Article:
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California gaming regulation talks begin

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SACRAMENTO, Calif. - After years of confusion and acrimony, several gaming regulators from all levels of government and other interested parties gathered at a Sacramento hotel on Nov. 13 attempting to smooth out the rough edges.

The roster of speakers included people involved on many levels of government and sought to open a dialogue between tribes and their government regulators.

Judging from the difference of opinions, it looks as though there is still much work to be done. However, the general tone of the conference was fairly amicable and no great moments of controversy erupted.

"We're basically sending messages back and forth," said tribal gaming consultant Michael Lombardi who moderated the event.

One of those messages was a seeming olive branch extended by Michael Palmer of the California Gambling Control Commission, a body appointed by the governor to regulate Indian gaming.

"We need to work collaboratively and the past two years have not been a reflection of that," said Palmer. "The state has been too rigid (in dealing with tribes)."

Over the past few years, the Commission has engaged in several confrontations with tribes over several issues, including the handling and distribution of funds set up by gaming tribes to be distributed to everything from local governments to non-gaming tribes.

The tribes often blamed former Commission chairman John Hensley, who stepped down last spring for instigating the tension and though Palmer never mentioned Hensley by name, his reference to the tensions of the past two years were at least an indirect reference to Hensley's controversial tenure.

Palmer also cautioned, however, that the Commission could not be too soft either and hinted that some compromises must be made.

Since tribal gaming is regulated at three levels of government, federal, state and tribal, Palmer maintained that some areas of regulation were being duplicated and in his opinion, a more streamlined process that eliminates the overlap is needed.

One area where California tribes have been critical of the state is in the seeming overlap of the Commission and the California Attorney General's Division of Gambling Control. In sharp contrast to Hensley, the former head of the Division, Harlan Goodson, who also stepped aside this year was largely viewed as friendly to tribal interests.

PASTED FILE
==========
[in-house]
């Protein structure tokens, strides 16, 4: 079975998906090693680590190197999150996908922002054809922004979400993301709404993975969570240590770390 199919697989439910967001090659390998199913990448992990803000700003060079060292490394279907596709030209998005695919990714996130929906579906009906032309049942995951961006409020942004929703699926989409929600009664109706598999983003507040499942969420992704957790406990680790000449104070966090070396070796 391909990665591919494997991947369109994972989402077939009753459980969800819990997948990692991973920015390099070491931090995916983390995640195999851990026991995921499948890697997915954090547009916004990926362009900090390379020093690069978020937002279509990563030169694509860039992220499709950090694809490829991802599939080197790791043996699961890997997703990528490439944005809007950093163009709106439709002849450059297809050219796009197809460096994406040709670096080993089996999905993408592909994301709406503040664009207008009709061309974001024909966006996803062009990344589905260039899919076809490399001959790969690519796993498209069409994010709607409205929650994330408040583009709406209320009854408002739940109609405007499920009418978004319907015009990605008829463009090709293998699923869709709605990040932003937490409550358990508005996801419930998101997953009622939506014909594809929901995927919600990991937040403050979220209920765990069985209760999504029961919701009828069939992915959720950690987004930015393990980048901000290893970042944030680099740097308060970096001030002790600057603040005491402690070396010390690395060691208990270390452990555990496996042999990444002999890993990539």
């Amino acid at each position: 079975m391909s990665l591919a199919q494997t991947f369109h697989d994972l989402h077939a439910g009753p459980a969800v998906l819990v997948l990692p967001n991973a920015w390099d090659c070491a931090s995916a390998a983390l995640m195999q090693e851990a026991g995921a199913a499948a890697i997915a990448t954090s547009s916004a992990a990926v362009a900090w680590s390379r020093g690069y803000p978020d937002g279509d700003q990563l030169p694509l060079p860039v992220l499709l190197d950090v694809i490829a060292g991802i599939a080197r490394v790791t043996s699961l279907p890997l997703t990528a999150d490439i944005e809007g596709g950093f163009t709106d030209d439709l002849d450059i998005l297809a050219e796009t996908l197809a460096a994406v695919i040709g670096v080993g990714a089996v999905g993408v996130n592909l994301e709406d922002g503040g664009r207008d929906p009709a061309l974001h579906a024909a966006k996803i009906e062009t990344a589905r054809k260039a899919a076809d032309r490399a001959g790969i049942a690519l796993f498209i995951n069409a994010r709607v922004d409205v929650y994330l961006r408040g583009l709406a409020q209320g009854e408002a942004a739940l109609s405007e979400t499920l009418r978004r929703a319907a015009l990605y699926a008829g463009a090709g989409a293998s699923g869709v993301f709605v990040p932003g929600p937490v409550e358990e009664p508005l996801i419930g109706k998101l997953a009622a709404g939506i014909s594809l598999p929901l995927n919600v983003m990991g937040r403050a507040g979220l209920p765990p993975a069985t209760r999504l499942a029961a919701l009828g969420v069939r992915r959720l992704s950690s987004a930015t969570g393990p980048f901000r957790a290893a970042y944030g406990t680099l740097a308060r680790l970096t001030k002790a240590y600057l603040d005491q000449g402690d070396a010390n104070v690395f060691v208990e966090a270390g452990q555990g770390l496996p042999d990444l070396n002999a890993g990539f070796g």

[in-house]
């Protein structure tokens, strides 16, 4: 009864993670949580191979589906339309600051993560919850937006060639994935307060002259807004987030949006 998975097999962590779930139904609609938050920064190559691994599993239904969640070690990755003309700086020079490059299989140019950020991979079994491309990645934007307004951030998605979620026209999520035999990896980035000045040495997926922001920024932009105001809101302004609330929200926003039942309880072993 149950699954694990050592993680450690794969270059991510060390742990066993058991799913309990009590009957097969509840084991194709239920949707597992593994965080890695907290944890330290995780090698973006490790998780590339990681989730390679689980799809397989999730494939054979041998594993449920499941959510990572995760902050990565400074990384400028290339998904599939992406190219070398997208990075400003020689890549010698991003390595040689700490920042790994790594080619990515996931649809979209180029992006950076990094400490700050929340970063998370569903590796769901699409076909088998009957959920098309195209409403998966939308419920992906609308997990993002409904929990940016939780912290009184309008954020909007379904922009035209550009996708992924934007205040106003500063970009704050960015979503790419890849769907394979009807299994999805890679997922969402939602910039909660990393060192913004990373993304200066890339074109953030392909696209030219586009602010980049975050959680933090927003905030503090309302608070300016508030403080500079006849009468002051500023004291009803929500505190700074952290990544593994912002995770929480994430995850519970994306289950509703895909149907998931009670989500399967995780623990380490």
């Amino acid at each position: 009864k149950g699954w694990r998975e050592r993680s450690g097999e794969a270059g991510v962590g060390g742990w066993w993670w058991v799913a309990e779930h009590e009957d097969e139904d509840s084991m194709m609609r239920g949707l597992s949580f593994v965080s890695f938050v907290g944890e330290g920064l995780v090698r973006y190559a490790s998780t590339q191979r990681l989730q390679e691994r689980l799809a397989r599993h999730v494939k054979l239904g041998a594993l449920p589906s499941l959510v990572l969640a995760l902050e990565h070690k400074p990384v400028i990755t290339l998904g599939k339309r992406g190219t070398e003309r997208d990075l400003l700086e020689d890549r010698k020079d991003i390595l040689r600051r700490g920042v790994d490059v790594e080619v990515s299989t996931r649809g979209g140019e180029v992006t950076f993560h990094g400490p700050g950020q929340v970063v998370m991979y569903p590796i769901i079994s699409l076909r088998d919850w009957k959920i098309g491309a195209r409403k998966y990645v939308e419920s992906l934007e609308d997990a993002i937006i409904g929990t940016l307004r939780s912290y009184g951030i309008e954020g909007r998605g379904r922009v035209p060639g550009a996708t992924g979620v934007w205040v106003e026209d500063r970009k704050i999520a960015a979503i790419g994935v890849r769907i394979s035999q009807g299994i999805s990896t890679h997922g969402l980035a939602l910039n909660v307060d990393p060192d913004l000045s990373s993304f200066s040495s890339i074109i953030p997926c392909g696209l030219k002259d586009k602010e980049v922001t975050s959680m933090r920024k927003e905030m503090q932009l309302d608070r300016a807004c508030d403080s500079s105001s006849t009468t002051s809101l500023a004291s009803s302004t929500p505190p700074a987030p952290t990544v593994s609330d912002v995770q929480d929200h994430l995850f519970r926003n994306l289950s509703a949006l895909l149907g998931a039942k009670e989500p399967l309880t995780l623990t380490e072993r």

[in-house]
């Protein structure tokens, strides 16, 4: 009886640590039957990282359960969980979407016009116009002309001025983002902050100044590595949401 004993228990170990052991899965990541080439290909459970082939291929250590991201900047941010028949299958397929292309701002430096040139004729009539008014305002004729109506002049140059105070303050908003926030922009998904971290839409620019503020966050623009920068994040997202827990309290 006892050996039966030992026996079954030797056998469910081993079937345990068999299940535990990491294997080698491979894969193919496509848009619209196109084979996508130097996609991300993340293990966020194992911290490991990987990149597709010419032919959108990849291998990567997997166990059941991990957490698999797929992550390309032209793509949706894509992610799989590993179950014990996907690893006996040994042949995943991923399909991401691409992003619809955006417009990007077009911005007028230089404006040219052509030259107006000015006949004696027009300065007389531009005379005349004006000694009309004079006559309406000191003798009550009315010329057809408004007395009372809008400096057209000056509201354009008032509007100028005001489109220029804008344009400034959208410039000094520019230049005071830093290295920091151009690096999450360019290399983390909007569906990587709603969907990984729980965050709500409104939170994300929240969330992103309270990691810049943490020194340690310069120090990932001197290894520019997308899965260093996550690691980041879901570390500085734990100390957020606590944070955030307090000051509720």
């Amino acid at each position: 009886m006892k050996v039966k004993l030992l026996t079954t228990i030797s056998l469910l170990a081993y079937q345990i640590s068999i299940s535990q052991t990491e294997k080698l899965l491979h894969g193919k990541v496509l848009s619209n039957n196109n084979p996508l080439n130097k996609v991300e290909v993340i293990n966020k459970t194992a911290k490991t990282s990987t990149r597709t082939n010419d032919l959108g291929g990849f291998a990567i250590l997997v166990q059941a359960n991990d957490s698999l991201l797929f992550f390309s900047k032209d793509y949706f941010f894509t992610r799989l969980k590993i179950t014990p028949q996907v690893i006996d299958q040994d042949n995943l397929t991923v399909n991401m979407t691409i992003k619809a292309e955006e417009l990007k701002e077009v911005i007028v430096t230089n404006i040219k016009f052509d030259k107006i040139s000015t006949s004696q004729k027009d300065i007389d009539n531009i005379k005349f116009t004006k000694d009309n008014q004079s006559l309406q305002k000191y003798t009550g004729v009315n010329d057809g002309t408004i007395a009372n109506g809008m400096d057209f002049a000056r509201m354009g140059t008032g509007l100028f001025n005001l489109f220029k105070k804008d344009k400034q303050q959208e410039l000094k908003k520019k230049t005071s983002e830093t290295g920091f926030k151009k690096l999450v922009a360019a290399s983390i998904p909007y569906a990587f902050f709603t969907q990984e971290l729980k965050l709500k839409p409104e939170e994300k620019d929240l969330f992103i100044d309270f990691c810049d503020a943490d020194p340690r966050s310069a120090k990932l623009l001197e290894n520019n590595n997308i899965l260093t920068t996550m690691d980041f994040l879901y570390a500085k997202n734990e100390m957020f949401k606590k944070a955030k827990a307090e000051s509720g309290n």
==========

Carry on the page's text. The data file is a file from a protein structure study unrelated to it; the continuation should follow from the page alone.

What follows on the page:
Now after three years of ironing out the differences, Goodson's successor Robert Lytle announced a "bifurcated system" of regulation between the two governmental entities, in which the Commission is responsible for regulatory action and the Division is responsible for law enforcement. Lytle said that the issuance of gaming licenses will be a shared responsibility between the Commission and the Division.

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The relationship between the two bodies was nearly as contentious as was the relationship between the tribes and the Commission.

"Our relationship with the Commission has improved in the last year," said Lytle.

Lytle announced the availability of the Division to investigate crimes at tribal casinos and maintained that his office is working on streamlining the law enforcement process at tribal casinos. Largely because of law enforcement jurisdictional issues, tribes have complained that they are often denied requests for assistance from local law enforcement entities when employees commit crimes at tribal gaming establishments.

Palmer and National Indian Gaming Commission chairman Phil Hogen, who also addressed the conference acknowledged that the regulatory needs of, for example, large casinos and small bingo operations, both subject to the 1988 Indian Gaming Regulatory Act (IGRA), can be quite different.

Though there was definitely a consensus that different size gaming operations have differing needs, there was no consensus, as of yet in how to do that.

Elizabeth Elgin DeRouen, chairwoman of the Dry Creek Rancheria feels that it has to be done individually.

"I don't agree with a cookie cutter approach," DeRouen said.

Frank Ducheneaux, former legal counsel to the United States House of Representatives who helped draft IGRA in the 1980s thinks that tribes should have the right to establish their own regulation according to their needs.

Ducheneaux fears that the states are undermining IGRA and that the original law makes no provision for revenue sharing with the state and fears that such agreements are tantamount to relinquishing tribal sovereignty.

"IGRA strictly prohibits the states from requiring any fee, tax or charge," said Ducheneaux. "It's a violation of federal law."

California Indian Nations Gaming Association Executive Director Jacob Coin agrees with Ducheneaux and says a big part of the problem concerns unclear regulatory points.

"If there's an ambiguity, the state will over step its bounds," Coin said.

Coin said the point of the conference, which was coordinated by CNIGA, was to open dialogue between the different levels of regulators. He feels that this is the first step in what he describes as a "long process" to get the issues out on the table and promote greater understanding.